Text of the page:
And other times it just silently quits:

gotip test . & sleep 2 && kill -QUIT % && wait
[1] 44939
[1]+  Exit 1                  /Users/mr/gotip/src/github.com/golang/go/bin/go test .

There doesn't seem to be any obvious reason why it sometimes prints a stack trace and sometimes doesn't. For a test that has minimal dependencies, sleep 2 seems to be plenty of time to actually be running the test executable, rather than during the background build.

The silent failure is particularly annoying when running a test suite that normally finishes quickly, seeing 10 seconds later that unexpectedly it hasn't finished and CPUs are idle, and then manually sending SIGQUIT only to have it silently exit without dumping the stack.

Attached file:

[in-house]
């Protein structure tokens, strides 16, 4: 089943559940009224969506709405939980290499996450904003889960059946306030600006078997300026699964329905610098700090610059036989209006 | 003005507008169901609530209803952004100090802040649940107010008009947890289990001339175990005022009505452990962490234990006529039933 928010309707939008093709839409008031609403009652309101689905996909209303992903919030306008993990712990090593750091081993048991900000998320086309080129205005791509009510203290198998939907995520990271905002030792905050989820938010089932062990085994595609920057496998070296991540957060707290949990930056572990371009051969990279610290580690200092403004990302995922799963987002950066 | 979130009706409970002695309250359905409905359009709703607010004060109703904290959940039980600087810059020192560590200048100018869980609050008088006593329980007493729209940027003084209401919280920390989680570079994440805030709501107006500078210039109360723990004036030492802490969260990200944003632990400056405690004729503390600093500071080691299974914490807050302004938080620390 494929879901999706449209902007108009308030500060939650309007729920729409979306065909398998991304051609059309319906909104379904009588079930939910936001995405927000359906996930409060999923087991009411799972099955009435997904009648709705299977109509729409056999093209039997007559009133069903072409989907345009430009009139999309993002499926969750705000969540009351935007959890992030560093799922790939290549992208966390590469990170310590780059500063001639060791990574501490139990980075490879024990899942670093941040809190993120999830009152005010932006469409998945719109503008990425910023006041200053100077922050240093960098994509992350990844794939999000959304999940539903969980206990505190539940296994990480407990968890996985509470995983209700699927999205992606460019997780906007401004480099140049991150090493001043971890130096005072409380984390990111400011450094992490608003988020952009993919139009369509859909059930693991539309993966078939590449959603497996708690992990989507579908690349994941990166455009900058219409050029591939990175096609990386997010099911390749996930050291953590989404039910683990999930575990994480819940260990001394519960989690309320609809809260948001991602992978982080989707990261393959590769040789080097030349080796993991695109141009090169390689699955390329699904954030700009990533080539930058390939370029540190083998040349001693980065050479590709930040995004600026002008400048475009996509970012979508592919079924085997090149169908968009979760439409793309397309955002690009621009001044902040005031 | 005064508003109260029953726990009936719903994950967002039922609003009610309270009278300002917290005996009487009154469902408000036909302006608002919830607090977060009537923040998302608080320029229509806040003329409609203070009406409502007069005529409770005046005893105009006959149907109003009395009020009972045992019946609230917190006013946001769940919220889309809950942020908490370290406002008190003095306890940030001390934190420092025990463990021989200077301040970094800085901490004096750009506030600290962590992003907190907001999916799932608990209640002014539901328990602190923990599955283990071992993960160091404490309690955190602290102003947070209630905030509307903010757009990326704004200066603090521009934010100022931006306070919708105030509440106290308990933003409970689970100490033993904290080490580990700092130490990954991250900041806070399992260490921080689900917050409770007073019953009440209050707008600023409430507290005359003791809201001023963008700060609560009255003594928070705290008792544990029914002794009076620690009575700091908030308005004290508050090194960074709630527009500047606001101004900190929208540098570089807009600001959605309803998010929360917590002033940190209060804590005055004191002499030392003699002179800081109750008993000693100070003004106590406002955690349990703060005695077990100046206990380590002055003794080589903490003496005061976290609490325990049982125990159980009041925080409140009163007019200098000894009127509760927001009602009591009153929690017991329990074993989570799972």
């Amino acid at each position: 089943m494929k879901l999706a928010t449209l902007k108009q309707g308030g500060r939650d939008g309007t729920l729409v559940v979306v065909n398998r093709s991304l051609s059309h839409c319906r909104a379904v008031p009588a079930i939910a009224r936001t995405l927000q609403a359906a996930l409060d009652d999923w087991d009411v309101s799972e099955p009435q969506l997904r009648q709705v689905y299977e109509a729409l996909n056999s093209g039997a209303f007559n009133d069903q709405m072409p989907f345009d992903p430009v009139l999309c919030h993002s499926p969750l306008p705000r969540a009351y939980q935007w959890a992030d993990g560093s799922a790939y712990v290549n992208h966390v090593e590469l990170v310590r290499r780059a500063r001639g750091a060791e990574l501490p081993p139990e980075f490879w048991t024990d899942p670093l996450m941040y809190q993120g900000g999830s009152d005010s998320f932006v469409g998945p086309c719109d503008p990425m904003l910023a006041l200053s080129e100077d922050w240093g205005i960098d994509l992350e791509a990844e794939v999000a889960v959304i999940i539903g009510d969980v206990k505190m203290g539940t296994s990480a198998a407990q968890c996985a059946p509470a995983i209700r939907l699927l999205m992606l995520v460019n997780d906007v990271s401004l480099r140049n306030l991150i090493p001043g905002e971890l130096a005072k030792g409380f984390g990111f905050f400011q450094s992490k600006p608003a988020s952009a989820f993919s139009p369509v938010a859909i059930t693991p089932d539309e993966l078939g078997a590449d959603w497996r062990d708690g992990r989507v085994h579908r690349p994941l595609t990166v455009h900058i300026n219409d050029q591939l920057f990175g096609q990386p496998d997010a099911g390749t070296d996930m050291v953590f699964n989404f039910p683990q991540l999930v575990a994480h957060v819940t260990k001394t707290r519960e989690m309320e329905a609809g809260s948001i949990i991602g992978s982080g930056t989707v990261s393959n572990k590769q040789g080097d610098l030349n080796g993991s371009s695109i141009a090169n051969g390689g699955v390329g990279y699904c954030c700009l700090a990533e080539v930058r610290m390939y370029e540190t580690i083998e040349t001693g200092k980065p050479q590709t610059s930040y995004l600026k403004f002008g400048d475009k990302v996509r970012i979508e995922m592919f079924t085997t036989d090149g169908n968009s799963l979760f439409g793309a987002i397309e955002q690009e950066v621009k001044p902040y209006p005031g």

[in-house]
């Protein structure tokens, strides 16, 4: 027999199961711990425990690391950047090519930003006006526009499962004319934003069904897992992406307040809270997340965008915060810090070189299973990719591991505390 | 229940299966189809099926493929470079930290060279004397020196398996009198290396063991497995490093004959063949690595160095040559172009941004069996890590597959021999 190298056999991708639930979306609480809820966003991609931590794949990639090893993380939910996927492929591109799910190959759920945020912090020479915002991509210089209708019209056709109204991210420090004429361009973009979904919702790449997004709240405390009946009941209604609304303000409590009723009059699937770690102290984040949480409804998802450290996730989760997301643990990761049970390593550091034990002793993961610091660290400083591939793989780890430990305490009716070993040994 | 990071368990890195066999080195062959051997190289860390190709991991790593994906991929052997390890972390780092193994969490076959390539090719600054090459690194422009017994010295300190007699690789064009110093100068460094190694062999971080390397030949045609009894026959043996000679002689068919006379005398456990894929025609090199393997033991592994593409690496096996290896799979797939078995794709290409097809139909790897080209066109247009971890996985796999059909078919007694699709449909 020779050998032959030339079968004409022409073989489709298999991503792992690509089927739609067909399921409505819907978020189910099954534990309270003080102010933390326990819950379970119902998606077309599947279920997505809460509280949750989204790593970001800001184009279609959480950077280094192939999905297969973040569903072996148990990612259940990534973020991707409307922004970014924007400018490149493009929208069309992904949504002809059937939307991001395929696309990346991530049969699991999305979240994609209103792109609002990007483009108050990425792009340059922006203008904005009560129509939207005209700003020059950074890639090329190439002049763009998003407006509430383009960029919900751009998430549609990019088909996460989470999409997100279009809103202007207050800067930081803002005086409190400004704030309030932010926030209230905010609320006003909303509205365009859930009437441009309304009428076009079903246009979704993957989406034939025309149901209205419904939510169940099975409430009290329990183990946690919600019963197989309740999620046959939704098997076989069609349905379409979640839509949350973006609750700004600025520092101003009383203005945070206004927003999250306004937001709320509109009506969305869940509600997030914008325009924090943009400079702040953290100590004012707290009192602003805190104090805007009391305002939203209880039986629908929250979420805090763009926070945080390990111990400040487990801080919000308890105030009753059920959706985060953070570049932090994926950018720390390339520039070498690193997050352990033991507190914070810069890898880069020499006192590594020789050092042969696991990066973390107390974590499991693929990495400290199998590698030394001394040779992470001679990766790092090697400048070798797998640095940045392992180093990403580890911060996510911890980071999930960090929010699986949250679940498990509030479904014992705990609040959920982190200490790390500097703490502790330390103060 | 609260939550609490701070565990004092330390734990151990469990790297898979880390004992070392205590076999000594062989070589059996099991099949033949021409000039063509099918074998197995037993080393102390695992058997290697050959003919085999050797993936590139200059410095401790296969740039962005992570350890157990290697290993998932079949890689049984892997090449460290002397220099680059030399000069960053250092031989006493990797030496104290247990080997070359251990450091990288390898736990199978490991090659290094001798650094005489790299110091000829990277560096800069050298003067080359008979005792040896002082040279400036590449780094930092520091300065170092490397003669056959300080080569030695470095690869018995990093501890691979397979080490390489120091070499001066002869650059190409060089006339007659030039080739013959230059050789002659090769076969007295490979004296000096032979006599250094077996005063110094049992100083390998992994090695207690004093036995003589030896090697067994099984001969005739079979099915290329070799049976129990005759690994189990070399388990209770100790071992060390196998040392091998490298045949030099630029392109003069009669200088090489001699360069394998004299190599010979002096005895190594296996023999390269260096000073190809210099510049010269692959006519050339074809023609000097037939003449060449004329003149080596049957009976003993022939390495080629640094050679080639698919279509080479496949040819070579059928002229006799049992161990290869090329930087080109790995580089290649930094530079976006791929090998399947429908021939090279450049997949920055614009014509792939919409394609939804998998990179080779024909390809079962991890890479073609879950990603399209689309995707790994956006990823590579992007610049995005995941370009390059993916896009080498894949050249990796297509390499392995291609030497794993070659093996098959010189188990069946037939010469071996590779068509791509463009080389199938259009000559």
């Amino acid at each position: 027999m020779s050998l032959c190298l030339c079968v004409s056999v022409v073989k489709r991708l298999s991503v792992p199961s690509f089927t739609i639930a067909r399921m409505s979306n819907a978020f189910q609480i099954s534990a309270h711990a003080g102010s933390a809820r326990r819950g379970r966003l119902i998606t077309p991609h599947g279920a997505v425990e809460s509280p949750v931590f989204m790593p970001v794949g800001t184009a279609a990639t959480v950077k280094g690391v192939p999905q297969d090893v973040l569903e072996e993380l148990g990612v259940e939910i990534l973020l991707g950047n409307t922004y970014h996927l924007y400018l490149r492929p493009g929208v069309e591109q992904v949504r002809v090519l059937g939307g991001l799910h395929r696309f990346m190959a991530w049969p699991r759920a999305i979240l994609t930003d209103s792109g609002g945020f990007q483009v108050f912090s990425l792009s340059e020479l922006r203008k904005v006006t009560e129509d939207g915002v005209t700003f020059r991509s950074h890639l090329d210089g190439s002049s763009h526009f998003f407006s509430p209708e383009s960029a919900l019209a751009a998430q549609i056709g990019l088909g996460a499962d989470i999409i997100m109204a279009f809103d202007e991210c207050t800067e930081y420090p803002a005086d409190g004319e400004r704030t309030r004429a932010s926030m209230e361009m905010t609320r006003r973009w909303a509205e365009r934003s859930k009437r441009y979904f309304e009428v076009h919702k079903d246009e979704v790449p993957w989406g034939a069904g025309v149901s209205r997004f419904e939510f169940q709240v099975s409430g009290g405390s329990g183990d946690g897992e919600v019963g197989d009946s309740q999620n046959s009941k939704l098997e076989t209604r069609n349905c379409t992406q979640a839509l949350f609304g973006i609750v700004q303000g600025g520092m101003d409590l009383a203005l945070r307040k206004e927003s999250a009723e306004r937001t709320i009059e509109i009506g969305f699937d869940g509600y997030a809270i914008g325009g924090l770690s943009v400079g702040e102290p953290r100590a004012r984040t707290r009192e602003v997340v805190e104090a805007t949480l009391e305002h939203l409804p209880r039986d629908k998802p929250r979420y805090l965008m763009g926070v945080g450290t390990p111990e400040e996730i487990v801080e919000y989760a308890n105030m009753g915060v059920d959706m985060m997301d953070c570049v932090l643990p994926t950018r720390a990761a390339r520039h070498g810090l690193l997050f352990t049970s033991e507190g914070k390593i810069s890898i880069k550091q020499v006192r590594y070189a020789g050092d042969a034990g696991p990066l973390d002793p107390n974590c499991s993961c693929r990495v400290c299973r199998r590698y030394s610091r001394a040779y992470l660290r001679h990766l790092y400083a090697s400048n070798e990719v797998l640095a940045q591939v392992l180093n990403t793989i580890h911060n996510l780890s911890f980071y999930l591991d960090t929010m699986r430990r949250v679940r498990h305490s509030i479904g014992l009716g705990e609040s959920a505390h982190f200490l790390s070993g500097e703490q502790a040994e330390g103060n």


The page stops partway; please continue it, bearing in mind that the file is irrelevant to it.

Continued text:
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ianlancetaylor commented Apr 17, 2019

When you press ^\ or kill -QUIT the job SIGQUIT is sent to all processes, in this case both the cmd/go process and the test binary. The go tool installs a SIGQUIT handler that causes it to simply quit with an exit status of 1. Running go test builds the test binary and then runs it as a child, handling all its output so that the output can be cached. So I would guess that what is happening is that sometimes the subjob handling the test output runs first, and the output is sent to the terminal. Or, sometimes the SIGQUIT is seen first, and cmd/go exits without letting the subjob complete.